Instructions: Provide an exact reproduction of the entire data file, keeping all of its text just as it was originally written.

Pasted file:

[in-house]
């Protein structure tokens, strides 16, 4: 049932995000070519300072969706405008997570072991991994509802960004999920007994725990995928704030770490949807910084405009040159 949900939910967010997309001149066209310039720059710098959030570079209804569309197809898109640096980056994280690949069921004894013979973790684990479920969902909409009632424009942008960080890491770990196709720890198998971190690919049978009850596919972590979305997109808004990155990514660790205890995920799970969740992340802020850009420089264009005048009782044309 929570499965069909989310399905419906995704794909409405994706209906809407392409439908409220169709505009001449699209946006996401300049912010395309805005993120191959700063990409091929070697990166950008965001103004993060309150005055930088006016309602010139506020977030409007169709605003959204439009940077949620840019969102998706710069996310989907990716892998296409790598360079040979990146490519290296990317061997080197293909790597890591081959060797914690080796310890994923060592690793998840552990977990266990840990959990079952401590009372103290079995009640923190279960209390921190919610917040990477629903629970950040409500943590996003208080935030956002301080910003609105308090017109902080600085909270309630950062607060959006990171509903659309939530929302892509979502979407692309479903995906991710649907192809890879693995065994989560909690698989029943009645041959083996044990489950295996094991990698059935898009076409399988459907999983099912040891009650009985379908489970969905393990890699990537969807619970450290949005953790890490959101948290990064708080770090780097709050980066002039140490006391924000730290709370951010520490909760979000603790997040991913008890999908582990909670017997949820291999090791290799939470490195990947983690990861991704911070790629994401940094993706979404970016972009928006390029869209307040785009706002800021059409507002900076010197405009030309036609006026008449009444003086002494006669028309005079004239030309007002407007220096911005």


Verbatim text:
[in-house]
């Protein structure tokens, strides 16, 4: 049932995000070519300072969706405008997570072991991994509802960004999920007994725990995928704030770490949807910084405009040159 949900939910967010997309001149066209310039720059710098959030570079209804569309197809898109640096980056994280690949069921004894013979973790684990479920969902909409009632424009942008960080890491770990196709720890198998971190690919049978009850596919972590979305997109808004990155990514660790205890995920799970969740992340802020850009420089264009005048009782044309 929570499965069909989310399905419906995704794909409405994706209906809407392409439908409220169709505009001449699209946006996401300049912010395309805005993120191959700063990409091929070697990166950008965001103004993060309150005055930088006016309602010139506020977030409007169709605003959204439009940077949620840019969102998706710069996310989907990716892998296409790598360079040979990146490519290296990317061997080197293909790597890591081959060797914690080796310890994923060592690793998840552990977990266990840990959990079952401590009372103290079995009640923190279960209390921190919610917040990477629903629970950040409500943590996003208080935030956002301080910003609105308090017109902080600085909270309630950062607060959006990171509903659309939530929302892509979502979407692309479903995906991710649907192809890879693995065994989560909690698989029943009645041959083996044990489950295996094991990698059935898009076409399988459907999983099912040891009650009985379908489970969905393990890699990537969807619970450290949005953790890490959101948290990064708080770090780097709050980066002039140490006391924000730290709370951010520490909760979000603790997040991913008890999908582990909670017997949820291999090791290799939470490195990947983690990861991704911070790629994401940094993706979404970016972009928006390029869209307040785009706002800021059409507002900076010197405009030309036609006026008449009444003086002494006669028309005079004239030309007002407007220096911005």